The Conventions have come and gone and in spite of the main stream media’s assertion that the president is riding a veritable tidal wave surge into the final lap, Opine Needles thinks the needle didn’t move in much of a positive way for either candidate. This election is different. Our 40-40-20 rule is not panning out. Its more like 47.5-47.5-5. In other words, both candidates are vying for about 5% of the voting population that remains undecided.
National polls are indicators, but with each passing day, they become more and more meaningless. Barring any major game-changing event between now and November 6, the election is already baked in 40 states. Here are the states that will decide the winner.
- New Hampshire
- North Carolina
In each of these states the race is a statistical dead heat. (They are all within the plus or minus 3 % point margin of error.)
There was one speech at the entire DNC with a hint of substance; yes, Bill Clinton can still spin a good yarn. He didn’t make a case of the president’s re-election. No, he made a case for democrats, and for his ongoing quest to expunge his Oval Office indiscretions from the memories of most Americans. We disagree vehemently with him, but we give credit where credit is due; that fella can talk.
Remember our blog about women? Back on March 20th of this year, we told you they would decide the election. (Click here if you would like to revisit that blog, but come back…we’re not done yet.)
Dang, we wish we could make a profit being so right all the time! We built this bundle of bloviating bias!
Women will be the deciding factor. So with that in mind, let’s ponder how the two candidates approached the female vote during their respective conventions.
The Republicans trotted out Condi Rice and Governor Susana Martinez. The democrats countered with Sandra Fluke and Nancy Keenan. Really? Say no more. Is it any wonder that female viewers watched our heavyweights and then came away from viewing the DNC asking “Where’s the beef?” The constant cynical pandering did not produce the expected result.
Because the Obama team cannot run on its results, it has chosen to wage a campaign preying upon emotions and fear. Their entire game-plan is predicated on:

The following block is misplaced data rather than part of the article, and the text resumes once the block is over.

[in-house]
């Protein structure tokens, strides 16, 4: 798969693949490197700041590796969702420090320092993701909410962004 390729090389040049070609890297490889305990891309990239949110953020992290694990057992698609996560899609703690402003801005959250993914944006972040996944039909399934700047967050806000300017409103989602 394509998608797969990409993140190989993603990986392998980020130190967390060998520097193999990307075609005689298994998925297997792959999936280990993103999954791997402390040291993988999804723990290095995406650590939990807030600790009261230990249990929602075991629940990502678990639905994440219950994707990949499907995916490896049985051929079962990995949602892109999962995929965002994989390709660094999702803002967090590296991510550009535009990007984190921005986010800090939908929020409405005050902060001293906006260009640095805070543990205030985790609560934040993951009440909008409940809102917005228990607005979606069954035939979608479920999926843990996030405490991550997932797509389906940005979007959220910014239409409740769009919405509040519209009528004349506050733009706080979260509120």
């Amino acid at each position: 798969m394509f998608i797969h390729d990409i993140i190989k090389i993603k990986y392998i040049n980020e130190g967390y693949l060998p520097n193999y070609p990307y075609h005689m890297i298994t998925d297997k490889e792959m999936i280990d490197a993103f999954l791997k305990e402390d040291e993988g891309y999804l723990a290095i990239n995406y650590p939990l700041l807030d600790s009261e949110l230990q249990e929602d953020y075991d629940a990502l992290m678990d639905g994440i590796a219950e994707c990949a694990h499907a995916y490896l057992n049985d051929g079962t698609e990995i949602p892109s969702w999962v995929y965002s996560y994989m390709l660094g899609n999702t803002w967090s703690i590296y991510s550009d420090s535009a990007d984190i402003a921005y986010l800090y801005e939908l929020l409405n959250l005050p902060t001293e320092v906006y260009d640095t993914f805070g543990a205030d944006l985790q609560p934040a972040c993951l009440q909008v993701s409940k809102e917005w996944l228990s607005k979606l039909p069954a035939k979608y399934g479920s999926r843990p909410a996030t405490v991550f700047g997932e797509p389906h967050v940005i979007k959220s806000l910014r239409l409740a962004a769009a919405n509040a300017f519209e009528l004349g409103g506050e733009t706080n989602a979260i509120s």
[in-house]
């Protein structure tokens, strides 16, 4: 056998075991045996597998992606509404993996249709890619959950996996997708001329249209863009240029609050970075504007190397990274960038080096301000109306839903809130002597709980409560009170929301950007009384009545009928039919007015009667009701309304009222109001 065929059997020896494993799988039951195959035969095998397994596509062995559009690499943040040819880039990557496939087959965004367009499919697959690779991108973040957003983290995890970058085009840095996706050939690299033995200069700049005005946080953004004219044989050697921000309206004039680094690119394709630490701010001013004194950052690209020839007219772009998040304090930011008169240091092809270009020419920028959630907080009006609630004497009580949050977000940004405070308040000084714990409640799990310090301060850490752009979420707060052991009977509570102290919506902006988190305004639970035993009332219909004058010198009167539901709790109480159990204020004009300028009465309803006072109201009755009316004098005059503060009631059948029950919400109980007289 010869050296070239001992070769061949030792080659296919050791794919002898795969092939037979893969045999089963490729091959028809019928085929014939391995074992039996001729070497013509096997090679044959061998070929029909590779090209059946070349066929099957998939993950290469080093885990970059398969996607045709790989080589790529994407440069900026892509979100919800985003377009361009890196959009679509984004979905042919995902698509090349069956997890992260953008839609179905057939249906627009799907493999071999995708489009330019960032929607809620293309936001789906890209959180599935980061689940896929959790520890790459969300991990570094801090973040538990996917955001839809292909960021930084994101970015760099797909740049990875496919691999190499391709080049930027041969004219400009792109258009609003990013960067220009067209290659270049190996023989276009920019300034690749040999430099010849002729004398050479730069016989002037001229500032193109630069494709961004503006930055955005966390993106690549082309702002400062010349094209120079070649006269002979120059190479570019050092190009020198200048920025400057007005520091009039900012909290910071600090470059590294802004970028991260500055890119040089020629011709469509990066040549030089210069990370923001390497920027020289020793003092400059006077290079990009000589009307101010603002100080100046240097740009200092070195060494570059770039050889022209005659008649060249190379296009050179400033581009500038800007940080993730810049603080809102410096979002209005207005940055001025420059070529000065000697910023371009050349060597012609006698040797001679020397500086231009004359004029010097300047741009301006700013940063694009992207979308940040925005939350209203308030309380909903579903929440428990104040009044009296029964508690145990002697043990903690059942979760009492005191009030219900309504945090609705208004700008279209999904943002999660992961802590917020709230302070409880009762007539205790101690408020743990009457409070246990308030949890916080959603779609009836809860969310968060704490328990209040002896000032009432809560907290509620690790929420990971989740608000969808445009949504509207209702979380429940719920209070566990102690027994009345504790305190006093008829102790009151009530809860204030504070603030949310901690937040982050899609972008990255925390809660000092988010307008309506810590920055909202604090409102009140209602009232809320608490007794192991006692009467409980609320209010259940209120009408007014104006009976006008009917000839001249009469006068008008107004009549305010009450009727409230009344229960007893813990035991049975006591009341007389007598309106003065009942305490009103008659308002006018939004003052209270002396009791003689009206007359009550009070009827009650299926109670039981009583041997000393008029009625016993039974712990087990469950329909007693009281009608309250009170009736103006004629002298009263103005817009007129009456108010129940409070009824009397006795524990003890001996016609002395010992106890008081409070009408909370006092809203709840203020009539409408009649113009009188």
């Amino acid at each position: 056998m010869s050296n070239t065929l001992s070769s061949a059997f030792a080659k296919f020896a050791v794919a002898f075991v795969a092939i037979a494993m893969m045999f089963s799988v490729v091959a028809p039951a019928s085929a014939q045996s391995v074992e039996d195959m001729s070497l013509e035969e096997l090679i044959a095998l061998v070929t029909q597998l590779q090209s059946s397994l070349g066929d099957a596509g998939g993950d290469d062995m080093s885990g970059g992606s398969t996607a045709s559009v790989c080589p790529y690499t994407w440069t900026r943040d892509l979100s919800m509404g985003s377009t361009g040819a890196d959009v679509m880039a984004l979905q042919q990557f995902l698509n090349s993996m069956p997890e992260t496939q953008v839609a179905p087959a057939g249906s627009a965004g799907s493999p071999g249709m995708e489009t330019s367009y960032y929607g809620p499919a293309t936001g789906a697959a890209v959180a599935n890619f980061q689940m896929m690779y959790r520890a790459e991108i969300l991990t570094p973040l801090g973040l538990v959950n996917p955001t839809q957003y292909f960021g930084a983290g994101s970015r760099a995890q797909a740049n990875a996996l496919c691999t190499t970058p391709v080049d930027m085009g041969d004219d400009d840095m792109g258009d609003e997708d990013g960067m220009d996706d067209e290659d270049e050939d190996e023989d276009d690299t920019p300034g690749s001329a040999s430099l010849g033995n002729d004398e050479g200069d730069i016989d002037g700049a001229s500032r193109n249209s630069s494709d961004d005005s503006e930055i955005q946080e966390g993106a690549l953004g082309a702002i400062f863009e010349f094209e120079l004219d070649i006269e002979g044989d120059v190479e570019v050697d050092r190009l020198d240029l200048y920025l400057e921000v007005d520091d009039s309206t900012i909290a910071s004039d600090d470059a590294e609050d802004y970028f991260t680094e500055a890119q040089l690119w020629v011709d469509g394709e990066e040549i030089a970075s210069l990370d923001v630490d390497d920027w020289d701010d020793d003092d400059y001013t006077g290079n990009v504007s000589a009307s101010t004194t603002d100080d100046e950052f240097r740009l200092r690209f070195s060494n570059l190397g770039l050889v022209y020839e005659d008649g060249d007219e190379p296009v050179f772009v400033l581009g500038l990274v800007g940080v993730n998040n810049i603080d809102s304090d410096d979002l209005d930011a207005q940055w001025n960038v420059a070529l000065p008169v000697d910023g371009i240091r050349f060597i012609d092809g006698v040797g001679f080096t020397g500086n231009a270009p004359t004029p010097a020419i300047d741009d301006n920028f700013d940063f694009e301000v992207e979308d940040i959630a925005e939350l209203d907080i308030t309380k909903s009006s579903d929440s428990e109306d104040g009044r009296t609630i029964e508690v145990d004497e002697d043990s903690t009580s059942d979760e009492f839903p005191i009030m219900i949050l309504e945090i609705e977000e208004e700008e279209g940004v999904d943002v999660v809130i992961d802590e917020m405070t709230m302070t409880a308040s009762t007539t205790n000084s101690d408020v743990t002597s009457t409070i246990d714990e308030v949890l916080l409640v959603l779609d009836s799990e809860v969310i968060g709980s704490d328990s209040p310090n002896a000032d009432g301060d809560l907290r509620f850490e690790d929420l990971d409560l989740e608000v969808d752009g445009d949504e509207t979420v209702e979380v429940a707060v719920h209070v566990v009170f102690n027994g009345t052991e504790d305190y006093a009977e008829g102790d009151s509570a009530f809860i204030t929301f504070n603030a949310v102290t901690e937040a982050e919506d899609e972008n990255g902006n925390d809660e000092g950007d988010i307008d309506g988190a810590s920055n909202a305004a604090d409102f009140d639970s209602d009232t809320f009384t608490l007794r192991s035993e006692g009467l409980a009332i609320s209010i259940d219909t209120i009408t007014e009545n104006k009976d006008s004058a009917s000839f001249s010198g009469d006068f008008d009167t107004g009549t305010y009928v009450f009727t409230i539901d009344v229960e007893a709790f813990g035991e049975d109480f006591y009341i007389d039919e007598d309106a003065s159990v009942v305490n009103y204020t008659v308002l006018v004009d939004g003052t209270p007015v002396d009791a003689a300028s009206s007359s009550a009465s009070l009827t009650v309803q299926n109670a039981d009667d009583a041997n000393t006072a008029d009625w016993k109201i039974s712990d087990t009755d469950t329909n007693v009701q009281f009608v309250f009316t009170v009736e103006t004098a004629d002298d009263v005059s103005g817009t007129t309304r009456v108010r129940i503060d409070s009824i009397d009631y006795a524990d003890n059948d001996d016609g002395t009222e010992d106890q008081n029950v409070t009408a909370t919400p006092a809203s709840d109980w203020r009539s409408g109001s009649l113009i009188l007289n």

- scaring our retirees,
- stirring up class and racial tensions,
- trying to convince women that Republicans are neanderthals. (If we were the democrats, we would lean toward working on that angle when discussing the Taliban, but what do we know?) and, last but never least,
- blaming W!
At the DNC, it was the incessant barrage of women blathering on about their reproductive organs, choice, and barbarian republicans that created the lasting memories of the week-long event. Was the strategy successful?
In the past few weeks, sentiment amongst mothers in the U.S. has moved in Romney’s direction by several percentage points, now giving him an opportunity to negate the strong advantage Mr. Obama enjoyed with females in 2008. This is not an accident. The Obama campaign preached to its own choir. It did not need to pander to the Gloria Steinhem’s of the party. But it did. The president needed to make a case for his re-election to the majority of women in the United States who want to know:
- when they or their husbands are going back to work,
- whether they can feed their kids three squares a day, and
- if their taxes will be raised.
They are the mothers.
But he did not do this. He told the already converted audience that it had a right to expect taxpayer funded access to birth control. Not only did he miss the target, but his shot ended up as a self-inflicted wound. The President miscalculated. Time will tell whether the wound is mortal.